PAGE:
Git Extensions and Eclipse

June 2016: I’ve stopped using GitExtensions because I no longer need to use Windows. I use Linux for everything and Git is built in.

Jan 2015. This document explains how to get Git Extensions working with Eclipse.

Git Extensions is a very handy Windows GUI for Git. I find it easier to use and more general than EGit (git for Eclipse).

In particular, this is looking at using GitExtensions and Eclipse with the First Robotics Java packages.

There are three types of installations that can be considered:

  1. installing Git Extensions and Eclipse (e.g. on a desktop at home where you code and push programs to GitHub)
  2. doing the same as #1. but wanting to have the FRC templates work (e.g. on a desktop at home)
  3. doing the same as #1 and #2, but wanting to compile and upload the code to the roboRio (e.g. on a laptop that will send the code to the roboRio).

I’ll be looking at #3. A few steps can be simplified if you just want to do #1 or #2.

I. Install Git Extensions

II. Install Eclipse

For installations of type #2, and #3, follow the instructions at (It says that you need to install the C++ version – presumably because some of the scripts used to build and upload the jar files are in C++.)

III. Make a test project in Eclipse

This is to see where the Eclipse workspace is. In the example shown, my workspace is in …\user\workspace

caption here

Locating Eclipse workspace (by making a temporary project)

screen2 screen3

So, you can see that “testing” has been created and where it is located.

IV. Clone the GitHub repository

1. First get the repository URL from the GitHub page (see red circle)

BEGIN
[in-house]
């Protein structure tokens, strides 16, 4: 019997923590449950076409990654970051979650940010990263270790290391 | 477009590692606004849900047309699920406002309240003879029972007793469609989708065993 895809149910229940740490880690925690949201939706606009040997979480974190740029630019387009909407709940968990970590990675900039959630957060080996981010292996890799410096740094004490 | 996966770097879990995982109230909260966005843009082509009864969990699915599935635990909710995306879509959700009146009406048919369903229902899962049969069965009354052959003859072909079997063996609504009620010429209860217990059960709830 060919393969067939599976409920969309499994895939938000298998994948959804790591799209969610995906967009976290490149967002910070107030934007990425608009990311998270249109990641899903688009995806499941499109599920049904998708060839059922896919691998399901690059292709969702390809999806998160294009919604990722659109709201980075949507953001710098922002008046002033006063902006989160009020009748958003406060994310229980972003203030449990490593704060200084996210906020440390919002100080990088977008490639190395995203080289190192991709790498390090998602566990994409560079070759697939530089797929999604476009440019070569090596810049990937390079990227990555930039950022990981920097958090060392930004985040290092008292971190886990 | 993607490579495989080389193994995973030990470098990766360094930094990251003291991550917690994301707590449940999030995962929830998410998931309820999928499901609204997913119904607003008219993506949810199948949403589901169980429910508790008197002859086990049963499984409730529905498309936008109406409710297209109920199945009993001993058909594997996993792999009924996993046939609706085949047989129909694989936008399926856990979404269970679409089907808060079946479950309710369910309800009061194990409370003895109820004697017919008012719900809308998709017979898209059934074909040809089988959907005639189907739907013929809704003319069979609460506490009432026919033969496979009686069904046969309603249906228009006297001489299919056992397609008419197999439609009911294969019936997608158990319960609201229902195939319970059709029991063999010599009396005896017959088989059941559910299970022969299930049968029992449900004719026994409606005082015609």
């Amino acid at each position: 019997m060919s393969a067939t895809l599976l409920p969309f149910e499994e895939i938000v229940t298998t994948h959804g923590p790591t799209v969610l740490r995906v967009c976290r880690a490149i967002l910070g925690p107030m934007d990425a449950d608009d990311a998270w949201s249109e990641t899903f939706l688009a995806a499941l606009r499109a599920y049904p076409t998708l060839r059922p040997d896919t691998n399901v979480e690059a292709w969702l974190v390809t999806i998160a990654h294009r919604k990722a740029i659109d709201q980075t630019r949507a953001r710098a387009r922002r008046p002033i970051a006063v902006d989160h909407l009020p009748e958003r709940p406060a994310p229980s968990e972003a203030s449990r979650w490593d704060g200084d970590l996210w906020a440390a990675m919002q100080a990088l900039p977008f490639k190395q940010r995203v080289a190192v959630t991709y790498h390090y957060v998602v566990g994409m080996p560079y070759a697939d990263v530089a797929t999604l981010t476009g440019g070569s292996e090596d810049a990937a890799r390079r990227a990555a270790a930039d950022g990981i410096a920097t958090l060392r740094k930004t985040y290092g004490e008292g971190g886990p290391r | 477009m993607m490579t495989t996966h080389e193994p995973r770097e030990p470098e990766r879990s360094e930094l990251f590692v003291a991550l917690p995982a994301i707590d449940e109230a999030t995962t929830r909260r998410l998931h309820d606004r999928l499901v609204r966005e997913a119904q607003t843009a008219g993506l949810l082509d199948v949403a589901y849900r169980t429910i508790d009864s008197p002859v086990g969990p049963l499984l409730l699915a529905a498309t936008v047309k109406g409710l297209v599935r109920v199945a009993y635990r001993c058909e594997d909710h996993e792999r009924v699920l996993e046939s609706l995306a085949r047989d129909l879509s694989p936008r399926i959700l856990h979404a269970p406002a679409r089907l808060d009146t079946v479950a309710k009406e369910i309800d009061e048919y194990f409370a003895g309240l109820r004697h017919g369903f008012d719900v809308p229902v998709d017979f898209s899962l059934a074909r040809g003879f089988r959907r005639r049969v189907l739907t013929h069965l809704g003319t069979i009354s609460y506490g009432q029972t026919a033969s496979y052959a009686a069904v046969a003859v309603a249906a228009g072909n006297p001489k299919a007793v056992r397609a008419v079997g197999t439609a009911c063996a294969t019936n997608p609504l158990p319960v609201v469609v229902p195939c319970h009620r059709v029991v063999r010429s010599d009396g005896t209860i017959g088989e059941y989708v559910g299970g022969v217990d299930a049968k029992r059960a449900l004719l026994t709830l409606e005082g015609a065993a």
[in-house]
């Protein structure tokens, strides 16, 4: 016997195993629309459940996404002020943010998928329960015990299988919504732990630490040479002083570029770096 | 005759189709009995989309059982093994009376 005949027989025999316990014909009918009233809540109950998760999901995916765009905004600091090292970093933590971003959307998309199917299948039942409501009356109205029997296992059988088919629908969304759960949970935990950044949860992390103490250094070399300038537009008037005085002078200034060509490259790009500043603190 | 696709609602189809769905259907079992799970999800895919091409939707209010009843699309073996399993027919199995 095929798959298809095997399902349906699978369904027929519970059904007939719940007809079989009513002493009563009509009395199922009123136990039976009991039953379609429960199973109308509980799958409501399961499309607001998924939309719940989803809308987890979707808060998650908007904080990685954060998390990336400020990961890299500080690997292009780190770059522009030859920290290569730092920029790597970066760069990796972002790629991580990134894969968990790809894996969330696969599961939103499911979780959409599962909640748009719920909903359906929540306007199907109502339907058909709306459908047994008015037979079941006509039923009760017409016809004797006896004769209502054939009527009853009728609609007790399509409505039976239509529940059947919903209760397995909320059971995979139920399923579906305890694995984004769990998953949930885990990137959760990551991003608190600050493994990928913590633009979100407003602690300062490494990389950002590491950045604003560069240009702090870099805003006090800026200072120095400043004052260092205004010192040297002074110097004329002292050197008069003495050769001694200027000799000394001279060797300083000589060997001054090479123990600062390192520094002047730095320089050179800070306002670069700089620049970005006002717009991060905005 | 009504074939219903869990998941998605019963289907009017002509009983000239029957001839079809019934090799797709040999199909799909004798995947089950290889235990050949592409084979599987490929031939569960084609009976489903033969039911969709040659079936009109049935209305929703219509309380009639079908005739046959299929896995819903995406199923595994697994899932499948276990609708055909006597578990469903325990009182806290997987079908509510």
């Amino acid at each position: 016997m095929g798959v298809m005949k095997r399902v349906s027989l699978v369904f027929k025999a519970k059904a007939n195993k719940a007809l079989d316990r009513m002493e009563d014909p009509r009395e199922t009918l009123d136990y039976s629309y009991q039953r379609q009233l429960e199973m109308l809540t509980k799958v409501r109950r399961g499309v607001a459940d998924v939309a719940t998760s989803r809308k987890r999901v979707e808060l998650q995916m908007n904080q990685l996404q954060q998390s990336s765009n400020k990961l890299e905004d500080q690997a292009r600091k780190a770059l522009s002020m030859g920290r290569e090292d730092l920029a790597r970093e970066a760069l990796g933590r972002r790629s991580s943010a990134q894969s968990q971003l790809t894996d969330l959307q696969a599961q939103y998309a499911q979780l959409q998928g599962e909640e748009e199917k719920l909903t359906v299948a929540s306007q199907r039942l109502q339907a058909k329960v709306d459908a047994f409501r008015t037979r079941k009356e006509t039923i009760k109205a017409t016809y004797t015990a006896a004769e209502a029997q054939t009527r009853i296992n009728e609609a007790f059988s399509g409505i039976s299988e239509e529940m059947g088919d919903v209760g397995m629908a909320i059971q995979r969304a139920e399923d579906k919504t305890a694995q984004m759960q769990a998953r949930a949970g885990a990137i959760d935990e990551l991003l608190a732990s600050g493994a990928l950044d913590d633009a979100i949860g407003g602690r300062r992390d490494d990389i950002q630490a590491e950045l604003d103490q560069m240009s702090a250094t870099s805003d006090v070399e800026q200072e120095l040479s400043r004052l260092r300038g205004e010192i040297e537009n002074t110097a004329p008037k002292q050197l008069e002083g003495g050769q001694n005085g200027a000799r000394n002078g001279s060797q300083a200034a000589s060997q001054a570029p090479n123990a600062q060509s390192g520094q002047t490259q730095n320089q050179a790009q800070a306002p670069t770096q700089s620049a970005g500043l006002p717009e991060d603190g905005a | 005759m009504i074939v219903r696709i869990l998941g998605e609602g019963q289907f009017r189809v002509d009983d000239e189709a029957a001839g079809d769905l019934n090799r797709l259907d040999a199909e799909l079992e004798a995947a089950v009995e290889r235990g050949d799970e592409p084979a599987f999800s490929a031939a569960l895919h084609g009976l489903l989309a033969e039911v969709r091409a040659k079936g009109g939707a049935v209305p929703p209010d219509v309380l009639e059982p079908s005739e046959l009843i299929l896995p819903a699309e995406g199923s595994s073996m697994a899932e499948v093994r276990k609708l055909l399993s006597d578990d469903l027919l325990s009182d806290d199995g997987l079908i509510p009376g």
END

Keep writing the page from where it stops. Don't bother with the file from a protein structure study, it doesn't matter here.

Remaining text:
2. Then click on “Clone Repository” — NOT “Clone GitHub repository”
3. Paste in the URL of the repository.

4. Then make sure that you type in exactly the correct workspace location. It will fill in the correct subdirectory automatically, but check to make sure it’s correct.
5. Click on the “Clone” button.
5b. After this there will be a success message, click OK.
5c. It will say “Do you want to open the new repository ____ now?” Click “Yes” to see the screen below.

6. You’ll now see Git Extensions showing the repository with its branches and commits.

V. IMPORT the git project into Eclipse.

1. Start Eclipse if it is not already running.

2. Click on “File\Import”, then “Import projects from Git”

3. Choose “Existing Local Repository”

4.If the new repository does not show up there, then click on the ADD button and find it. (I just had to navigate to the C:\Users\user\workspace folder, and it automatically found the new git repository that I put there via Git Extensions.)
Oops! I highlighted the wrong one in this screen shot.

5. After this it automatically started the Wizard thing. If it doesn’t there will be a button to select it.
6. Choose “Robot Java Project”

7. When you create the new project via the wizard, it is VERY IMPORTANT to make sure that the next three options are correct (project name, package, and whether it is command based or iterative).

8. Voila! There it is!

VI. Finally, you can delete the “testing” project.


In conclusion, some tips about Git:

  • Use Gix Extensions to change (checkout) branches
  • In Eclipse, the current branch is shown next to the project name. Cool!
  • To download changes, etc. from GitHub do a “Fetch” then a “Merge”.
  • To upload your code to GitHub, do a “commit” then “push”
  • NEVER do a FORCED PUSH (it will wipe stuff out and can’t be recovered from)
  • NEVER push to the Master branch. Make your own branch off of master or development and work on that.